Bread, Milk, and the Greek Parliamentary Record

by Leo Vournelis

Liana Kaneli, image provided by the author.

Two weeks ago the Greek government announced a new round of austerity measures targeted primarily at civil servants, wage earners, retirees, and low middle class families. The picture above shows Liana Kaneli, a member of the Greek Communist Party, addressing her fellow MPs in the Greek Parliament during that same week (you can see a video of her speaking here). As she approached the podium carrying a plastic grocery bag, she requested that her entire speech be recorded to the Parliamentary Record (Praktika) “because she is a woman”. It is not clear if the MP meant that she is bringing in groceries to the Parliament floor because she is a woman, or because she is a woman she might otherwise be ignored if her speech is not recorded to the Parliamentary Record. Then she proceeded to remove a loaf of bread and a plastic bottle of milk and invited the audience’s attention with an expression commonly used in farmers markets by sellers trying to catch the attention of the shopping housewives. The MP wanted to make the point that these items are becoming increasingly unaffordable for large sections of the populace, however she was interrupted by the Chair of the Parliament and was told that food on the podium did not constitute imagery that was appropriate for the Greek Parliament, “otherwise I could bring some chickens in here and someone else can bring some sheep” said the Chairman. The MP sarcastically apologized for offending the dignity of the Parliament and for ruining the “décor” and proceeded to submit the food items to the Parliamentary Record.  Amidst protests from other MPs that physical objects may not be submitted to the Parliamentary Record, Kaneli removed the offending food items from the podium and after concluding her speech she walked away. The next day the Chairman of the Parliament issued a statement condemning the event as “political theater”, while the Greek Communist Party issued its own announcement supporting its member’s actions and, citing Bertolt Brecht, noted that “those who are in high places have always found talking about food to be demeaning”.

Perhaps Greek gender politics played into the fact that it was a female MP who chose to criticize government policy in the language of daily food shopping, yet heated discussions like these concerning the affordability of every day staples help us understand the serious economic hardships that many Greeks are facing. It is not surprising, therefore, that references to food are common in Greek public discourse about the crisis. When it first became clear, 2 years ago, that the Greek State was essentially broke, food was widely used as a metaphor in popular calls demanding accountability.  The question of “Who ate the money” was raised by people and politicians alike.  While eating money refers to irresponsible and wasteful spending of money, popular demands to know who it was that “ate the money” were essentially calls for justice. Politicians and state functionaries were called out for their mismanagement of the resources of the Greek economy. David Sutton in “Eating in Times of Financial Crisis” discusses the use of food as a theme in making sense of the debt crisis. He points out that although the economic crisis was not framed always in terms of food issues, food as a theme is becoming increasingly central in making sense and navigating the new economic realities in Greece.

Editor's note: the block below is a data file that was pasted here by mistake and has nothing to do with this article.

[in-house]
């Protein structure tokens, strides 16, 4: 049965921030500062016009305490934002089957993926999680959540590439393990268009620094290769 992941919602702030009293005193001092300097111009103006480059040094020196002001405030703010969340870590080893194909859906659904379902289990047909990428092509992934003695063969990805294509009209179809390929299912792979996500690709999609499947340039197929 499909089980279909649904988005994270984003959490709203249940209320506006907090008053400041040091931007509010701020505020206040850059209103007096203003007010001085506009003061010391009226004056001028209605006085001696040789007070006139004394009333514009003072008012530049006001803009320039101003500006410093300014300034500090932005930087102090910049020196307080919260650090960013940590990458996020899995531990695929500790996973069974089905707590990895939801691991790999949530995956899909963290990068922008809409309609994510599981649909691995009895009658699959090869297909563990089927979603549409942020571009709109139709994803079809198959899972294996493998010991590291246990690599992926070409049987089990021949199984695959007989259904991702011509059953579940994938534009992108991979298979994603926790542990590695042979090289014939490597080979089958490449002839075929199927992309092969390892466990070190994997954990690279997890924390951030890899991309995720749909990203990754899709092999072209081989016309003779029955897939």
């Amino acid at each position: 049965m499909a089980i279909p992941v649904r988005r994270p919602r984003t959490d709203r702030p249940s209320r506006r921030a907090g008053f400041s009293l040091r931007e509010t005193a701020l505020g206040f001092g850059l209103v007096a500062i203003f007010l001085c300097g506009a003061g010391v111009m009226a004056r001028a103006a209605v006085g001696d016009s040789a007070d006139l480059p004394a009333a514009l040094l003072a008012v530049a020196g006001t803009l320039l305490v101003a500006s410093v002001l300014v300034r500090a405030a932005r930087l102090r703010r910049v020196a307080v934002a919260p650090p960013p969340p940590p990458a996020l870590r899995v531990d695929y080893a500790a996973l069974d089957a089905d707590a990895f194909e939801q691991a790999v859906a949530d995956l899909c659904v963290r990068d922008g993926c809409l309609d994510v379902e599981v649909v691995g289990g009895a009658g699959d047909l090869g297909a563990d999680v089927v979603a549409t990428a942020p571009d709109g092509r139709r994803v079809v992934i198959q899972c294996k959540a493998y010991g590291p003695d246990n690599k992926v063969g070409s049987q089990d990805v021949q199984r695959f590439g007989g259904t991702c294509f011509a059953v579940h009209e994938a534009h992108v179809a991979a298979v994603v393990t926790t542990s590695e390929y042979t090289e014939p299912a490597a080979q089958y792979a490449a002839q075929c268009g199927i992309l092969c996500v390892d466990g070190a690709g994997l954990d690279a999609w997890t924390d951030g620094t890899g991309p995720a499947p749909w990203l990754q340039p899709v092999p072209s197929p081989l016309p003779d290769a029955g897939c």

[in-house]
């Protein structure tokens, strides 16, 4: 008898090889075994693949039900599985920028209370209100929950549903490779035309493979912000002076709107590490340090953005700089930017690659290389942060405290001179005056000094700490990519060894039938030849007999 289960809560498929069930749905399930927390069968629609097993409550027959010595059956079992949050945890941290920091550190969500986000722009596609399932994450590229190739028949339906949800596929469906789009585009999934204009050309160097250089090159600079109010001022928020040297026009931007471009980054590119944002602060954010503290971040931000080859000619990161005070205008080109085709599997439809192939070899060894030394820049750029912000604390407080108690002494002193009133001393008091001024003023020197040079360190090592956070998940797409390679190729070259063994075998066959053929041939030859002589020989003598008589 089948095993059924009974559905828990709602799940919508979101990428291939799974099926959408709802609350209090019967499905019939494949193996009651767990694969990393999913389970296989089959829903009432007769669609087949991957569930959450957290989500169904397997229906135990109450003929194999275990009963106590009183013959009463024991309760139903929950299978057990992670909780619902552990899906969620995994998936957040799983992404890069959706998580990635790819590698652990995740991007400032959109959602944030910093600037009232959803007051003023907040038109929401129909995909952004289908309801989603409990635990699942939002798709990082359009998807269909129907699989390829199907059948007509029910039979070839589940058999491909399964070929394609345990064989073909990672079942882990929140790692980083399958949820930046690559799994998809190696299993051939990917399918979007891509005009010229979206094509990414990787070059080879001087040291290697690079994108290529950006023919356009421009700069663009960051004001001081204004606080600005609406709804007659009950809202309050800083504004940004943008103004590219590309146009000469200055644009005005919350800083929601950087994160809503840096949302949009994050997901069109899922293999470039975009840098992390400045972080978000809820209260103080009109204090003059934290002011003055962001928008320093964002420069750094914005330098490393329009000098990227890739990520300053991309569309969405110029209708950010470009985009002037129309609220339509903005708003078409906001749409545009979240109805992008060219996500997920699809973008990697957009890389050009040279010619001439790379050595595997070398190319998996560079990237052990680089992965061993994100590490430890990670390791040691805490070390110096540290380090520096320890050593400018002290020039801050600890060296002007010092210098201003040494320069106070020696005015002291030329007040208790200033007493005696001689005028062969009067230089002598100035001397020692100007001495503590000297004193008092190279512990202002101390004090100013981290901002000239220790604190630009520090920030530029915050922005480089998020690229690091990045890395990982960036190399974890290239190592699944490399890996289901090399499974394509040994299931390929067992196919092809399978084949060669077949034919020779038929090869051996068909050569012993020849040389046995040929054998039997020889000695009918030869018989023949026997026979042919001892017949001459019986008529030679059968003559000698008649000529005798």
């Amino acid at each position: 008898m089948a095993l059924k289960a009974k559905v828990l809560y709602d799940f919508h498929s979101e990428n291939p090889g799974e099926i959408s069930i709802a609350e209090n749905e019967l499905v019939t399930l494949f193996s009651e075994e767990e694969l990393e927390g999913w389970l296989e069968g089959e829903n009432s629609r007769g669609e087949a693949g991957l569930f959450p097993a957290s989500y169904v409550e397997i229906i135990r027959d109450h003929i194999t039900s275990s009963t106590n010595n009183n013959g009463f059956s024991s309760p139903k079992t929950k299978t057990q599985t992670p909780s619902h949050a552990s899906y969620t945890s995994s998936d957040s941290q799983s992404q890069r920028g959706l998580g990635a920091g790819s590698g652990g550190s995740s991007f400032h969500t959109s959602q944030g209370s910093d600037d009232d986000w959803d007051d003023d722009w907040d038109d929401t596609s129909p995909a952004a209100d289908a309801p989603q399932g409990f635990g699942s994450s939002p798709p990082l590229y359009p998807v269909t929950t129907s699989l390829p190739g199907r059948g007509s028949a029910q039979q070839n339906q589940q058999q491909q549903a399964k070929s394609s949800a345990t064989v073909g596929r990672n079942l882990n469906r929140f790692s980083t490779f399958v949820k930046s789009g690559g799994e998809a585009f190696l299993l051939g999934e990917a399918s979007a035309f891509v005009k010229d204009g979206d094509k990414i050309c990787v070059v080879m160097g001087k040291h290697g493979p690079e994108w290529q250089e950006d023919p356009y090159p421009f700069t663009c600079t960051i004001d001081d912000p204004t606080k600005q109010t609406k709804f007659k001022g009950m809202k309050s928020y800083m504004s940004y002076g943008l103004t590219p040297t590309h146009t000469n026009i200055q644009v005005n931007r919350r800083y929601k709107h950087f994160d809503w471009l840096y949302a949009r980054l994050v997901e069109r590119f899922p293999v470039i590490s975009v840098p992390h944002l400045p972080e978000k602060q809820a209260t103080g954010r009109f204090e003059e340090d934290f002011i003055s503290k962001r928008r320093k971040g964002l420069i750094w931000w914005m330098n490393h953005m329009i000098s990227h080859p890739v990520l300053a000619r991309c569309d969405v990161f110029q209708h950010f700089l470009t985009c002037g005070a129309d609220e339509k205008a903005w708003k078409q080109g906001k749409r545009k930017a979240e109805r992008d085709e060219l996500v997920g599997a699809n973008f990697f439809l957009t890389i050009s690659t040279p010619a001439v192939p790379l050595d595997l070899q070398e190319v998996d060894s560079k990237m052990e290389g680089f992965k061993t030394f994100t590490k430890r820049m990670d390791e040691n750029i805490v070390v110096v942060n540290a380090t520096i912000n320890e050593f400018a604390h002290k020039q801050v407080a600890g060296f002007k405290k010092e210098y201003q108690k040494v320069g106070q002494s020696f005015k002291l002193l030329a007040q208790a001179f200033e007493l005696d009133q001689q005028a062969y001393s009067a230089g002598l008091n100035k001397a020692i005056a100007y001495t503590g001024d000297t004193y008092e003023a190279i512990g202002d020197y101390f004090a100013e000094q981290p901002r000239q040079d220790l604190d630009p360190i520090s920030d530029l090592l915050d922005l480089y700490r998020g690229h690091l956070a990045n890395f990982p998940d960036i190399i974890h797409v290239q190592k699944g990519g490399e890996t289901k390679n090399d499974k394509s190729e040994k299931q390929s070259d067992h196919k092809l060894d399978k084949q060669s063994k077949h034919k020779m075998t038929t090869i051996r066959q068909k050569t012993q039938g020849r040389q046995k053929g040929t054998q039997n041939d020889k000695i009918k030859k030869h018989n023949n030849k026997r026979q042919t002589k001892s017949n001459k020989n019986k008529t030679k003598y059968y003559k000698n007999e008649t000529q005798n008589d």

The incident in the Greek Parliament last week shows the ability of food to embody value (a practical way to assess the rising cost of living) as well as values. The heated exchange between the MP and the Chairman was brought about by the polluting presence of food in a space in which political philosophies are debated and bills are voted on. During this exchange which lasted less than 3 minutes we witness, among other things, the power of food to embody meaning, provoke conflict, offend sensitivities, and express ideas about class and gender. Ultimately, this power is derived from the ability of food to bring together diverse cultural domains of experience and practice.

The associative powers of food can also help us understand another prominent use of food in the unfolding of the debt crisis. This past year thousands of Greeks have taken to the streets, following the example of the Indignados movement in Spain. They have used food as a tool, a physical object to be expelled en masse in public marches, protestations, and strikes usually against the police and politicians. The food most commonly used as a projectile is a traditional variety of Greek strained yogurt made from sheep’s milk that bears strong associations with rural lifestyles and values. When the Chairman wanted to mock MP Kaneli, he made reference to rurality through the not very subtle suggestion of bringing livestock into parliament. It is interesting to consider why references to rurality make up a key feature of popular protests as well. In my next post I’ll suggest some of the ways that exploring yoghurt as political protest provides provocative angles on some of the sources of discontent in contemporary Greece.

 

2 Comments

Filed under anthropology, culture, Debt crisis, economics, food policy, food security, gender, Greece, SAFN Member Research

2 responses to “Bread, Milk, and the Greek Parliamentary Record

  1. Some have suggested that the most powerful political act most Americans could perform would be to invite their closest neighbors to a meal, especially those with whom they don’t get along. In the course of the meal, ask the question “how are we all going to eat when oil gets too expensive?” The ensuing conversation may change some lives. Changes in American lifestyles are what the world needs most.

  2. Pingback: horizontaldemocracy

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